I realized that I needed to step back, start over, and approach this all anew. Earlier in the year, I worked up two small illustrations as a stepping stone to get into the large pieces I had planned out. A way to warm up since, with the book campaign, conventions, and life before 2020, it had been a while since I worked on large pieces. Those small illustrations had been untouched for months, and I decided it was time to dig one out and see where it would take me. At the time, they were not essential pieces to the books' overall stories, and if things went wrong with them, well, no one needed to know about them. I was able to sit down and start working on one of them. It was extremely slow going at the beginning. I would work only a short time before moving on to something else. But, slowly, over time, the piece began to take shape. Things were finally, maybe, starting to happen again.

The call for more client work came in, and again, I took on an assignment. This time, the client work went much smoother, and the entire time, I kept wishing to be back working on my illustration. I took this as an excellent sign. Once the client job had concluded, I was back to work on my illustration and was finally making good speed with it. In the fullness of time, I completed it. This marked the first time I had completed personal work in months, and aside from the small filler pieces I needed to finish at the beginning of the year for my book, this was the first personal work of 2020. Not that I was fully cured, but something had finally changed. I took on even more client work, and I completed more and more personal work. I was finally, thankfully, beginning to feel like myself again.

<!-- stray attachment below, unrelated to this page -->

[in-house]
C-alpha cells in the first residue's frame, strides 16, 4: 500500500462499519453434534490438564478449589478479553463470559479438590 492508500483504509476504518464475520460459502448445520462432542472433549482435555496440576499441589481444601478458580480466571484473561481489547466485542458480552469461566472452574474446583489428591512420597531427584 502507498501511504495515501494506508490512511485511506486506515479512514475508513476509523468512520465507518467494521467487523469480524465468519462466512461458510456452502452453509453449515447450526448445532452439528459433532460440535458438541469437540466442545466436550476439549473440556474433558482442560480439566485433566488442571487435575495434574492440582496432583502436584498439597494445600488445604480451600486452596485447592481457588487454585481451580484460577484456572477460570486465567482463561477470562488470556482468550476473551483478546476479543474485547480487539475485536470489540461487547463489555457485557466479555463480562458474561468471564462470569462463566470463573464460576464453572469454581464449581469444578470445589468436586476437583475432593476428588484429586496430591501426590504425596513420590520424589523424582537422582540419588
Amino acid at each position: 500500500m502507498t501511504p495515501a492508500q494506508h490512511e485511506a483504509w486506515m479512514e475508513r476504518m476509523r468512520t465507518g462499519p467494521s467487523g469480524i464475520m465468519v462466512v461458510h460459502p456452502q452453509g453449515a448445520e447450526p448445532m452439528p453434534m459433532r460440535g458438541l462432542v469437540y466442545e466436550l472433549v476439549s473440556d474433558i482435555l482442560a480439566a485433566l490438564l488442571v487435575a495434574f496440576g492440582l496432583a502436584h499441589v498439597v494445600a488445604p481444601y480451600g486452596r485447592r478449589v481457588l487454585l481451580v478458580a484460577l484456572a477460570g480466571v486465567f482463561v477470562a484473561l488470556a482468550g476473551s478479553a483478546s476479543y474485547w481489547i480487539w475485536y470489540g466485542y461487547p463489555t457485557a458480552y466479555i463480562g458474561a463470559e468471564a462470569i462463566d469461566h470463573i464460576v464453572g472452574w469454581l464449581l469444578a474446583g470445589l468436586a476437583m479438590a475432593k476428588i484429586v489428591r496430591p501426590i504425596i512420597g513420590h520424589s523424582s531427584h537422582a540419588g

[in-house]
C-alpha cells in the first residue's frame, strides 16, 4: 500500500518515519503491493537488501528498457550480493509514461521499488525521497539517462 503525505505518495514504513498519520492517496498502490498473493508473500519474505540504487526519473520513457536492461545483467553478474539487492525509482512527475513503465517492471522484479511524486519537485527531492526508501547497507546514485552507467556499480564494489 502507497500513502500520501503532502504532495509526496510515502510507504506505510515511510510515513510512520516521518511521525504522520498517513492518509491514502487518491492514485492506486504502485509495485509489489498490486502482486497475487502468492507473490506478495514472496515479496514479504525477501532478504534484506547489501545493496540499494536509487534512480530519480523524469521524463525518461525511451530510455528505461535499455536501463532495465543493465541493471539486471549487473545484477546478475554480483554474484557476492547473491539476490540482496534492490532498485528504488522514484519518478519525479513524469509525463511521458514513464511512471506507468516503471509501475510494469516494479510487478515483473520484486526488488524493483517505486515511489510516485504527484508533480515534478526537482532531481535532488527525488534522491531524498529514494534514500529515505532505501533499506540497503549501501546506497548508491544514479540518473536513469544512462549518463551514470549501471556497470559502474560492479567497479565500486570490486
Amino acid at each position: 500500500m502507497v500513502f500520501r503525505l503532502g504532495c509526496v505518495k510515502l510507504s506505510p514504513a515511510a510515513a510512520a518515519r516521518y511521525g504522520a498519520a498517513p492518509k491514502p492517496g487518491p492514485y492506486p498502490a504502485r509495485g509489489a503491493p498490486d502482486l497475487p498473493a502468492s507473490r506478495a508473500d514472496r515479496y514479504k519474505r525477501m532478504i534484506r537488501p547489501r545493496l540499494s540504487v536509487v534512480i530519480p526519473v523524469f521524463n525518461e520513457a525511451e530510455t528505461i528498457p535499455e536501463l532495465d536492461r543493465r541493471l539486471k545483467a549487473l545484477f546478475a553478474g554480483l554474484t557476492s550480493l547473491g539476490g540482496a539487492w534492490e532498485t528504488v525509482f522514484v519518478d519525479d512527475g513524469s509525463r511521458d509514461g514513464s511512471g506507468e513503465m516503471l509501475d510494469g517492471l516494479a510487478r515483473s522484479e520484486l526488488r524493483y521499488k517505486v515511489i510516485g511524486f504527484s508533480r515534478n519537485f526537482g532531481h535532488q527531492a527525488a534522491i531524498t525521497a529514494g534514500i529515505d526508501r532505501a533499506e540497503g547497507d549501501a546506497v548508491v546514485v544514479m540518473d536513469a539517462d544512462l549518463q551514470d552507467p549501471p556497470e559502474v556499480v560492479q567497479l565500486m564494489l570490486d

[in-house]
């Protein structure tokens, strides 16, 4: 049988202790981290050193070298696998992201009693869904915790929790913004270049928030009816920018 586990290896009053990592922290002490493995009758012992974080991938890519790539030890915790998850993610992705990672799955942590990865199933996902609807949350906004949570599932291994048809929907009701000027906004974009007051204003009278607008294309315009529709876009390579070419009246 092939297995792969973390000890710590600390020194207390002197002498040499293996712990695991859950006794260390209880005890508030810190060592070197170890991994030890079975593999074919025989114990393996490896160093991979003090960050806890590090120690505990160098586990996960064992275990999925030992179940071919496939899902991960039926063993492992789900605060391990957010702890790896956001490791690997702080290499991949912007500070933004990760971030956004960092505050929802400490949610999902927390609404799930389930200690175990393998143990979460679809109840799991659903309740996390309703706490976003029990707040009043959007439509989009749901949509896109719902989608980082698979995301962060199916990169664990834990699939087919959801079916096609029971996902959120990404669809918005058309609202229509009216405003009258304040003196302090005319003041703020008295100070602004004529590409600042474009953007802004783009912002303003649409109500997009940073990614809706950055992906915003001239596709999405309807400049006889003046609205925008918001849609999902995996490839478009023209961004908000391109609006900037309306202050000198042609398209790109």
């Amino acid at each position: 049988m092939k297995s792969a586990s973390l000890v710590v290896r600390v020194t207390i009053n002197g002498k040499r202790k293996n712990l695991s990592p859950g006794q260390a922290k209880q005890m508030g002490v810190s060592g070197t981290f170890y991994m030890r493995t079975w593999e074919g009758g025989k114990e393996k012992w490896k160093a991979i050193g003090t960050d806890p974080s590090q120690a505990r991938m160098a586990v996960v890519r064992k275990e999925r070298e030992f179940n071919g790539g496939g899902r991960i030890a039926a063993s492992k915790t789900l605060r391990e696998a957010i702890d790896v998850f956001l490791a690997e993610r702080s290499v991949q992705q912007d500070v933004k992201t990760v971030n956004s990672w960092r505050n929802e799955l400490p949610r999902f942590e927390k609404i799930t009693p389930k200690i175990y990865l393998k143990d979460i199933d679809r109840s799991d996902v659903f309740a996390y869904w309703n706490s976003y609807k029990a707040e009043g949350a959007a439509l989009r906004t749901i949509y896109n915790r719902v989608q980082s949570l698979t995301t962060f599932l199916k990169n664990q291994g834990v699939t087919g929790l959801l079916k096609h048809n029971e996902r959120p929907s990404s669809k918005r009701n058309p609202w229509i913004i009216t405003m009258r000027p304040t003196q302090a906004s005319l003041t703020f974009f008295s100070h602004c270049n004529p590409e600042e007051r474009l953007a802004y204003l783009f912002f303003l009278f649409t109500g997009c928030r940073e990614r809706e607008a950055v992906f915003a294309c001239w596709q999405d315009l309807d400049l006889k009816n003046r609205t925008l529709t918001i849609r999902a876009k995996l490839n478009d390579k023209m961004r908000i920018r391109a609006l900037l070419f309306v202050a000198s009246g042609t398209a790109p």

Moving Forward
Articulate Polyglot
The Grand Bazaar of Ethra Dalia - In the Black
13 x 17 - Pencil, ink, and acrylic paint on paper
Original - SOLD
All currently available originals
© 2020 Christopher Burdett